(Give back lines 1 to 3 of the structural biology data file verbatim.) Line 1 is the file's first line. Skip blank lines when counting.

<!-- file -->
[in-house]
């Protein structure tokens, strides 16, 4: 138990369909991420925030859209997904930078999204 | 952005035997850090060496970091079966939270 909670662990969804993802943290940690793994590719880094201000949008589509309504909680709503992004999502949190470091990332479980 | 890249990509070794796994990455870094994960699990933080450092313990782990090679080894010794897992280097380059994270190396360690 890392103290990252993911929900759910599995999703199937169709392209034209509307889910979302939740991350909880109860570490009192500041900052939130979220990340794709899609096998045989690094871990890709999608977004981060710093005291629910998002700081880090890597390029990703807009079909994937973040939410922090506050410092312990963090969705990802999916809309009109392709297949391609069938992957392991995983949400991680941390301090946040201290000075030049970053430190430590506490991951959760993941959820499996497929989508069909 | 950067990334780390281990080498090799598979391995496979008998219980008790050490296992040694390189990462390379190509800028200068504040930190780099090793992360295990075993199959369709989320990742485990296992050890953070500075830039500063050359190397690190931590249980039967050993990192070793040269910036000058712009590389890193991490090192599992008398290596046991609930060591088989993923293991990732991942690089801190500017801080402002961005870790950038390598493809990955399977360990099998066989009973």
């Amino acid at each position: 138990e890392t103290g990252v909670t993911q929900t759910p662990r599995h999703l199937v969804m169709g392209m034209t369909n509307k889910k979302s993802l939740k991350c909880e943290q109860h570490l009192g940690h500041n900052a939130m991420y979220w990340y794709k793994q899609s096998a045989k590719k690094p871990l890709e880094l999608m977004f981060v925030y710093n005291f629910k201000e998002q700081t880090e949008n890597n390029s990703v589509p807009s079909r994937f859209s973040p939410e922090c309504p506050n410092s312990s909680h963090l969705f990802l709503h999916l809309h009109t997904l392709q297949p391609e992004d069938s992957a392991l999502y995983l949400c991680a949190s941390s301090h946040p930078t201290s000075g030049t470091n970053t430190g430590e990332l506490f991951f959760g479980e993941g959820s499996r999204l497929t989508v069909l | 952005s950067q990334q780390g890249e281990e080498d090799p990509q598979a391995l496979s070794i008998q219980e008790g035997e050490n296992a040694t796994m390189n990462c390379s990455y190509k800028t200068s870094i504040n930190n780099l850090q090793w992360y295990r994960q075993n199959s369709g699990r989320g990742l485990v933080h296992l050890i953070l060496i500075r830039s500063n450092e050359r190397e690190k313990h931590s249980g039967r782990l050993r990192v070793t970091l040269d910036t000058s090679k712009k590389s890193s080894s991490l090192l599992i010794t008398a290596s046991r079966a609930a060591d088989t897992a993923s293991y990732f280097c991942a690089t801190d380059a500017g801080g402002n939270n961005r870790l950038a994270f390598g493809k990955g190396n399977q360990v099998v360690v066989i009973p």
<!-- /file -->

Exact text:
[in-house]
């Protein structure tokens, strides 16, 4: 138990369909991420925030859209997904930078999204 | 952005035997850090060496970091079966939270 909670662990969804993802943290940690793994590719880094201000949008589509309504909680709503992004999502949190470091990332479980 | 890249990509070794796994990455870094994960699990933080450092313990782990090679080894010794897992280097380059994270190396360690 890392103290990252993911929900759910599995999703199937169709392209034209509307889910979302939740991350909880109860570490009192500041900052939130979220990340794709899609096998045989690094871990890709999608977004981060710093005291629910998002700081880090890597390029990703807009079909994937973040939410922090506050410092312990963090969705990802999916809309009109392709297949391609069938992957392991995983949400991680941390301090946040201290000075030049970053430190430590506490991951959760993941959820499996497929989508069909 | 950067990334780390281990080498090799598979391995496979008998219980008790050490296992040694390189990462390379190509800028200068504040930190780099090793992360295990075993199959369709989320990742485990296992050890953070500075830039500063050359190397690190931590249980039967050993990192070793040269910036000058712009590389890193991490090192599992008398290596046991609930060591088989993923293991990732991942690089801190500017801080402002961005870790950038390598493809990955399977360990099998066989009973």
């Amino acid at each position: 138990e890392t103290g990252v909670t993911q929900t759910p662990r599995h999703l199937v969804m169709g392209m034209t369909n509307k889910k979302s993802l939740k991350c909880e943290q109860h570490l009192g940690h500041n900052a939130m991420y979220w990340y794709k793994q899609s096998a045989k590719k690094p871990l890709e880094l999608m977004f981060v925030y710093n005291f629910k201000e998002q700081t880090e949008n890597n390029s990703v589509p807009s079909r994937f859209s973040p939410e922090c309504p506050n410092s312990s909680h963090l969705f990802l709503h999916l809309h009109t997904l392709q297949p391609e992004d069938s992957a392991l999502y995983l949400c991680a949190s941390s301090h946040p930078t201290s000075g030049t470091n970053t430190g430590e990332l506490f991951f959760g479980e993941g959820s499996r999204l497929t989508v069909l | 952005s950067q990334q780390g890249e281990e080498d090799p990509q598979a391995l496979s070794i008998q219980e008790g035997e050490n296992a040694t796994m390189n990462c390379s990455y190509k800028t200068s870094i504040n930190n780099l850090q090793w992360y295990r994960q075993n199959s369709g699990r989320g990742l485990v933080h296992l050890i953070l060496i500075r830039s500063n450092e050359r190397e690190k313990h931590s249980g039967r782990l050993r990192v070793t970091l040269d910036t000058s090679k712009k590389s890193s080894s991490l090192l599992i010794t008398a290596s046991r079966a609930a060591d088989t897992a993923s293991y990732f280097c991942a690089t801190d380059a500017g801080g402002n939270n961005r870790l950038a994270f390598g493809k990955g190396n399977q360990v099998v360690v066989i009973p």